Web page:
4. We will provide Eero Castren and Clive Bramham with brain tissue from treated AD mice to enable a thorough biochemical analysis of BDNF-TrkB receptor signaling that might underly the beneficial effects of endogenous BDNF in delaying memory dysfunction in APP/PS1 mice.

  5. Together with the labs of Elena Cattaneo and Frederic Saudou we will analyze the properties of neuronal BDNF secretion in patient-derived neuronal differentiated induced pluripotent stem cells (iPSCs). These studies will be helpful to pinpoint whether therapeutics can be developed that increase endogenous BDNF secretion, that might be able to delay the progression of Huntington’s disease (HD).

  6. Furthermore, our lab will perform the BDNF ELISA analysis of all APP/PS1 mouse tissue within the consortium, thus enabling the quantitative correlation of any disease related changes with BDNF content of the brain. 

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Fig.1: Immuno-histochemical staining of a mouse hippocampal brain slice. Somata of CA1 pyramidal neurons are shown in red dendritic processes are visible in blue. 

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Fig.2: MAP2 antibody staining (blue) of dendrites in cultured hippocampal neurons. The lower neuron was co-transfected with plasmids coding for BDNF-mCherry (red) and CAPS1-YPet (green)

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Fig.3: A: Mouse hippocampal brain slice. B: CA1 pyramidal neurons in a hippocampal brain slice (magnified from white box in A). C: CA1 neuron dendrite (green) with presynaptic terminals (red; magnified from white box in B). D: Postsynaptic spine (green) and neighbouring presynaptic bouton (red; magnified from white box in C)

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Fig.4: APP/PS1 mouse during treadmill exercise 

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Fig.5 GFP-labelled pyramidal neurons in the mouse hippocampus

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Fig.6: Confocal imaging at a Laser scanning microscope in the Lessmann Lab

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Fig.7: Recording BDNF-GFP secretion from hippocampal neurons in the Lessmann lab

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Fig.8: STDP and BDNF secretion a) Recording of synaptic strength (i.e. “EPSP slope”) vs. time induced by a single shock STDP protocol (blue) and a theta burst STDP pattern (red), respectively. Both types of synaptic plasticity coexist and can be induced subsequently in the same pair of synaptically connected neurons in the hippocampus. Both STDP stimulation protocols lead to different types of synaptic strengthening (LTP) in hippocampal neurons. However, theta burst STDP leads to secretion of BDNF that generates LTP, whereas the single shock LTP occurs independent of BDNF release and action. b) Hippocampal neuron containing fluorescently labelled BDNF (green) in the processes of the receiving (postsynaptic) cell. Colored regions of interest show BDNF containing vesicles which are secreted by theta burst-like stimulation (modified from Edelmann et al., Neuron, 2015)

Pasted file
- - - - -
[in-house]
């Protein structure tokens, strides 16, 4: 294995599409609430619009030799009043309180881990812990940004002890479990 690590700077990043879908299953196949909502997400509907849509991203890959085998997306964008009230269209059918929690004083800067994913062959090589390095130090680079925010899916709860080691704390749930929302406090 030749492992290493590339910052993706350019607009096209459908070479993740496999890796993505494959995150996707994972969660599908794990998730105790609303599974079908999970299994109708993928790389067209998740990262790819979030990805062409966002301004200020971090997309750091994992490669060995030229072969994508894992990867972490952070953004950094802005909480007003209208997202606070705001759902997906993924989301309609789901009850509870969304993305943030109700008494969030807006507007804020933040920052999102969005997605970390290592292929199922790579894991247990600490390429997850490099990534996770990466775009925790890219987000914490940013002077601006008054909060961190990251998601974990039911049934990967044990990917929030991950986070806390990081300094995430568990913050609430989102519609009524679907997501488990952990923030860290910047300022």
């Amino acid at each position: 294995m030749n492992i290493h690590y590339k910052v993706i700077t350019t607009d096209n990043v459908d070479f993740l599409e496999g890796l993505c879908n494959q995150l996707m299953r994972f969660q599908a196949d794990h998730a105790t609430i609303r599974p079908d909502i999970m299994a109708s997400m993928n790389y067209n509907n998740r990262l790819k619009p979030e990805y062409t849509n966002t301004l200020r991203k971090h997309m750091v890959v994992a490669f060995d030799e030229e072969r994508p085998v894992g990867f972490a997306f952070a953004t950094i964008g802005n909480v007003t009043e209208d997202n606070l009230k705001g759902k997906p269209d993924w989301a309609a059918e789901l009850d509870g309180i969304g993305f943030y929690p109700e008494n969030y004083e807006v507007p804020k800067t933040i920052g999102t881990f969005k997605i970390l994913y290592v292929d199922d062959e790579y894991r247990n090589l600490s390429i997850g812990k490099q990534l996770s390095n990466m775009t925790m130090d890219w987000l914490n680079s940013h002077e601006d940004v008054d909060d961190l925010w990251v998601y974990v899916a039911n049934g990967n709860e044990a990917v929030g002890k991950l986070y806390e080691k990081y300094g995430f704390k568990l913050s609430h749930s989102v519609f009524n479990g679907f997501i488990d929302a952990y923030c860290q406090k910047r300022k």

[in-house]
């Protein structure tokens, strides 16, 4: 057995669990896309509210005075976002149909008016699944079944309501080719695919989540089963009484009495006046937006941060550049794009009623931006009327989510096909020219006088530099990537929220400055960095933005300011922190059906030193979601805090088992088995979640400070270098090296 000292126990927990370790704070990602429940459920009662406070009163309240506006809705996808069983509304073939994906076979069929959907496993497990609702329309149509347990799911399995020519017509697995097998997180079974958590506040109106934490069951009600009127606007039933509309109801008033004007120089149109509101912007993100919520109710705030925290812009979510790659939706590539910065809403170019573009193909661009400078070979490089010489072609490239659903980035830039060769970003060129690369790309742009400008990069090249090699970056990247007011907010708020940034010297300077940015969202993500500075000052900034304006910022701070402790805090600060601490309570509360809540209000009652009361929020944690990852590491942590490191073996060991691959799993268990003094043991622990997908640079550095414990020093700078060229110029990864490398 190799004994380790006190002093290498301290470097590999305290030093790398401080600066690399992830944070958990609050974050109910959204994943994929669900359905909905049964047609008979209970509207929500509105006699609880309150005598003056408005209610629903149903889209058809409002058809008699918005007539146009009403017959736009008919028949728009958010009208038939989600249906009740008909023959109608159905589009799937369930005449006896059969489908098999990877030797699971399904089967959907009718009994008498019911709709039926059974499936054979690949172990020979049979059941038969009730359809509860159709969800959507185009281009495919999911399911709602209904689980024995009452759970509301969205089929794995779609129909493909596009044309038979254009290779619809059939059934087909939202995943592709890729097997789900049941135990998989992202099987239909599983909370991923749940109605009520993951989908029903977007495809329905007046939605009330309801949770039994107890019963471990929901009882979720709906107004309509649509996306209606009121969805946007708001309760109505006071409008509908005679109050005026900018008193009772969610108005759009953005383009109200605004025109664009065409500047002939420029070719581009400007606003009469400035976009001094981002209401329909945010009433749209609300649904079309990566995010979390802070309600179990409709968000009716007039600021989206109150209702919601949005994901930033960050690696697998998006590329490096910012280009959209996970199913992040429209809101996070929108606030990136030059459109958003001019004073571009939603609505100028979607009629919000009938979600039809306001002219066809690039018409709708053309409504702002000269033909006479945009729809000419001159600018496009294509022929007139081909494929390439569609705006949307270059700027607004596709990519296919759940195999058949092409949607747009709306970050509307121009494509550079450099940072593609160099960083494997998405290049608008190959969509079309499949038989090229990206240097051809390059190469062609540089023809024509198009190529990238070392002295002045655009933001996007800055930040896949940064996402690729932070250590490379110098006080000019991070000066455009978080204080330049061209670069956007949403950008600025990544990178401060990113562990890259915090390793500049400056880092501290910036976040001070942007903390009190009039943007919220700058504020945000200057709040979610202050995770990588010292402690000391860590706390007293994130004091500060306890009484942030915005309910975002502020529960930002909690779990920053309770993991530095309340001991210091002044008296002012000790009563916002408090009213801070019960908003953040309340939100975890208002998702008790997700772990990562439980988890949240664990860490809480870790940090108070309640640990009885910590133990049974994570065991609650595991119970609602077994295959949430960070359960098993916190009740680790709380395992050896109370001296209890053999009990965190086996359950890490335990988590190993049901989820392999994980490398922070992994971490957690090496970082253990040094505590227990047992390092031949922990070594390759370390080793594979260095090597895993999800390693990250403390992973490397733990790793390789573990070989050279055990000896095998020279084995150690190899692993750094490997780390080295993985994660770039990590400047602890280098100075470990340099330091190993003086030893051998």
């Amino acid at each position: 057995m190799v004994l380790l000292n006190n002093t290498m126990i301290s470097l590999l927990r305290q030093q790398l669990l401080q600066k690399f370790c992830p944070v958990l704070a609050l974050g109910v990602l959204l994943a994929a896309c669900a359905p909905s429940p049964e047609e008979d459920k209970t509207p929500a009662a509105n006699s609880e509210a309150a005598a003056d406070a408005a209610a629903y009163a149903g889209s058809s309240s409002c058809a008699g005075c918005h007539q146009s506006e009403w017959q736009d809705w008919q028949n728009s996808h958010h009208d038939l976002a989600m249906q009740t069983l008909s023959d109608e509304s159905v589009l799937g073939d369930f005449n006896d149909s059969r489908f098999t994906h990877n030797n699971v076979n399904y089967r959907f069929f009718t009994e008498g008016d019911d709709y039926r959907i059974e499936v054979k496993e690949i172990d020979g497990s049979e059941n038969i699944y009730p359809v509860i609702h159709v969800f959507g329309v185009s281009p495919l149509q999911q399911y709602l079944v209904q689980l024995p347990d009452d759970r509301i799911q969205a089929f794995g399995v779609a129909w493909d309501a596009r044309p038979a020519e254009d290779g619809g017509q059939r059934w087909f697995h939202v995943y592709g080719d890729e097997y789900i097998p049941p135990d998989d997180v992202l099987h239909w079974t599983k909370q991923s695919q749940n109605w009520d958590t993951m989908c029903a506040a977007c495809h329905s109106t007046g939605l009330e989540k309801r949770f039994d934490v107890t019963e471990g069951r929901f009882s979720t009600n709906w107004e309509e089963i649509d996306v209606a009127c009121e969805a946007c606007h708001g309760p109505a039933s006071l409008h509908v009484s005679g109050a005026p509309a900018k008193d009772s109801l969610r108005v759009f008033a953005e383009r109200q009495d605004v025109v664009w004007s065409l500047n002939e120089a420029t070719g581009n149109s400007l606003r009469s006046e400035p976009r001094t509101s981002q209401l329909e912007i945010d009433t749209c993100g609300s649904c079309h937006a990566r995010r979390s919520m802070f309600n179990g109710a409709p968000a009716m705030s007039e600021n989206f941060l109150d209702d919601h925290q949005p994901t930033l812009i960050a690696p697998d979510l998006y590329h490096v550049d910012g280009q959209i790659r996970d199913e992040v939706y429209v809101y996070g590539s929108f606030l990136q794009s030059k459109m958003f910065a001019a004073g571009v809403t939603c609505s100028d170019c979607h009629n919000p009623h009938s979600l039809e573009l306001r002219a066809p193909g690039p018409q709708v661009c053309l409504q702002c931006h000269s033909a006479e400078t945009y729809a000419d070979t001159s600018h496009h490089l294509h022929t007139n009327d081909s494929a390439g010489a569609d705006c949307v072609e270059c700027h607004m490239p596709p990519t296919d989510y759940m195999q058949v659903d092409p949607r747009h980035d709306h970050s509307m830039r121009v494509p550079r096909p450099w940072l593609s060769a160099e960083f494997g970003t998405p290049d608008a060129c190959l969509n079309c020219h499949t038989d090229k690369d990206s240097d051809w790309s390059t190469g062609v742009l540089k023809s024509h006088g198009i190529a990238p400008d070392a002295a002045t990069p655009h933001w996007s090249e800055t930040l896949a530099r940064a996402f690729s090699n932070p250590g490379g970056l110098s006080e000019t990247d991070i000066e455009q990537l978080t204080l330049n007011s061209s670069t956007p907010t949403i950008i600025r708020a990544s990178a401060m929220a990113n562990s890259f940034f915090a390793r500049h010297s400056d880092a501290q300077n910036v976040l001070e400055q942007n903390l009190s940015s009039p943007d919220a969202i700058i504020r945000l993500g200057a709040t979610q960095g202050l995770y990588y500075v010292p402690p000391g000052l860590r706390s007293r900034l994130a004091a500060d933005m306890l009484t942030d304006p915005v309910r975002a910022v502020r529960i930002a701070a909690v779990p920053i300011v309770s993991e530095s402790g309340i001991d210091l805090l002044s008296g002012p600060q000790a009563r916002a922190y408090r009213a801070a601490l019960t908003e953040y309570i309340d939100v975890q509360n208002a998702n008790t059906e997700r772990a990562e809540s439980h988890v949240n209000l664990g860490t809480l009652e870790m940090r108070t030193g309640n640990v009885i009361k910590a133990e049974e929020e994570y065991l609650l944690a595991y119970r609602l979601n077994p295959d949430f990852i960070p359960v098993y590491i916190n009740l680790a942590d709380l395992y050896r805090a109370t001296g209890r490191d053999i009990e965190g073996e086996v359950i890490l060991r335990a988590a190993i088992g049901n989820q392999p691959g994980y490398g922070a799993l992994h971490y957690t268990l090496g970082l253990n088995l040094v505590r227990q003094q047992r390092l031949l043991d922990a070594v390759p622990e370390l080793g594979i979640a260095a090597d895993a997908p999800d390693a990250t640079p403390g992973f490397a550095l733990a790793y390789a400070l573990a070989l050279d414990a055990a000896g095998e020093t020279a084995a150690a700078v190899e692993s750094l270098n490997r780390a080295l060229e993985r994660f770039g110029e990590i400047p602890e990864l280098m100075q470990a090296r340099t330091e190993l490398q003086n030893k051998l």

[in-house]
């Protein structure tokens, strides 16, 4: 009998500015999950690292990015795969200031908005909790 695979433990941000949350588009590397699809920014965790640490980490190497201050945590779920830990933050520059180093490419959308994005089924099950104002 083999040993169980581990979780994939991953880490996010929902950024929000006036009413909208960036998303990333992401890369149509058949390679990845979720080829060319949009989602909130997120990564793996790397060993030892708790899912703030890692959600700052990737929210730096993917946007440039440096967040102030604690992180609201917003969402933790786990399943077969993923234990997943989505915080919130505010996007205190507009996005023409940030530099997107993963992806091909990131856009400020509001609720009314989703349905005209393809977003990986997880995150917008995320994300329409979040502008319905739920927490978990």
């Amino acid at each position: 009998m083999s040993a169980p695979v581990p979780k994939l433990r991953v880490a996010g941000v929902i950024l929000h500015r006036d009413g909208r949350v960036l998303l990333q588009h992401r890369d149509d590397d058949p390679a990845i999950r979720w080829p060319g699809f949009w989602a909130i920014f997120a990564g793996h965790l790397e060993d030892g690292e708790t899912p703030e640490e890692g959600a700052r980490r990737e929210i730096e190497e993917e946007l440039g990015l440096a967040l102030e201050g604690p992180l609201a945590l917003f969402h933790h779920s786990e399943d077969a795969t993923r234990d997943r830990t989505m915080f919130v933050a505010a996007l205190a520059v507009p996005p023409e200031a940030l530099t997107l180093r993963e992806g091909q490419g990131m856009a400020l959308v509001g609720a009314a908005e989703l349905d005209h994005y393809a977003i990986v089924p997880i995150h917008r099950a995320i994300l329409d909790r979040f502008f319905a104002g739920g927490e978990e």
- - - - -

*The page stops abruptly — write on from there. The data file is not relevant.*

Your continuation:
Key publications

Edelmann E, Cepeda-Prado E, Franck M, Lichtenecker P, Brigadski T, Lessmann V (2015) Theta burst firing recruits BDNF release and signaling in postsynaptic CA1 neurons in spike timing-dependent LTP. Neuron 86(4):1041-54.

Meis S, Endres T, Lessmann V (2012) Postsynaptic BDNF signalling regulates long-term potentiation at thalamo-amygdala afferents. J Physiol 590: 193-208.

Kolarow R, Brigadski T, Lessmann V (2007) Postsynaptic secretion of BDNF and NT-3 from hippocampal neurons depends on calcium calmodulin kinase II signaling and proceeds via delayed fusion pore opening. J Neurosci 27:10350-10364.

Brigadski T, Hartmann M, Lessmann V (2005) Differential vesicular targeting and time course of synaptic secretion of the mammalian neurotrophins. J Neurosci 25:7601-7614.

Hartmann M, Heumann R, Lessmann V (2001) Synaptic secretion of BDNF after high-frequency stimulation of glutamatergic synapses. EMBO J 20:5887-5897.